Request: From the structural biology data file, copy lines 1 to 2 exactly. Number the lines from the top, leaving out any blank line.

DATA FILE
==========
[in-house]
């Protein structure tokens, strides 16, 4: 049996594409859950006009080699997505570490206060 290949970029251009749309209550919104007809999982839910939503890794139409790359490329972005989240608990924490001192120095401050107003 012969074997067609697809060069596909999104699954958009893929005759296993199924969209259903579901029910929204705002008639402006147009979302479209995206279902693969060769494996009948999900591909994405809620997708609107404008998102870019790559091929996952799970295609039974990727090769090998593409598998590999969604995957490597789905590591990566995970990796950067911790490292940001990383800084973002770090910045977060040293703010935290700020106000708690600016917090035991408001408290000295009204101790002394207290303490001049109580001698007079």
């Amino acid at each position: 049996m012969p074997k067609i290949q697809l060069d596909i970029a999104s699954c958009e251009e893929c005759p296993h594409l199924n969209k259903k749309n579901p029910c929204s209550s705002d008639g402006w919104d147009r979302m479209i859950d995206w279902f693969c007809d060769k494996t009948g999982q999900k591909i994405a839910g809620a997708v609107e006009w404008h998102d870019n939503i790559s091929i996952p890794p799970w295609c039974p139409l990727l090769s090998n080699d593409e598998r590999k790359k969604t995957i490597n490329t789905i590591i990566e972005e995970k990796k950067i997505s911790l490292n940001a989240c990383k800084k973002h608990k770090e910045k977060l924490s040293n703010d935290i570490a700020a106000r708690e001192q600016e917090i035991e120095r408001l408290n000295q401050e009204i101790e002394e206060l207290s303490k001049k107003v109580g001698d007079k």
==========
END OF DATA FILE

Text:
[in-house]
């Protein structure tokens, strides 16, 4: 049996594409859950006009080699997505570490206060 290949970029251009749309209550919104007809999982839910939503890794139409790359490329972005989240608990924490001192120095401050107003 012969074997067609697809060069596909999104699954958009893929005759296993199924969209259903579901029910929204705002008639402006147009979302479209995206279902693969060769494996009948999900591909994405809620997708609107404008998102870019790559091929996952799970295609039974990727090769090998593409598998590999969604995957490597789905590591990566995970990796950067911790490292940001990383800084973002770090910045977060040293703010935290700020106000708690600016917090035991408001408290000295009204101790002394207290303490001049109580001698007079």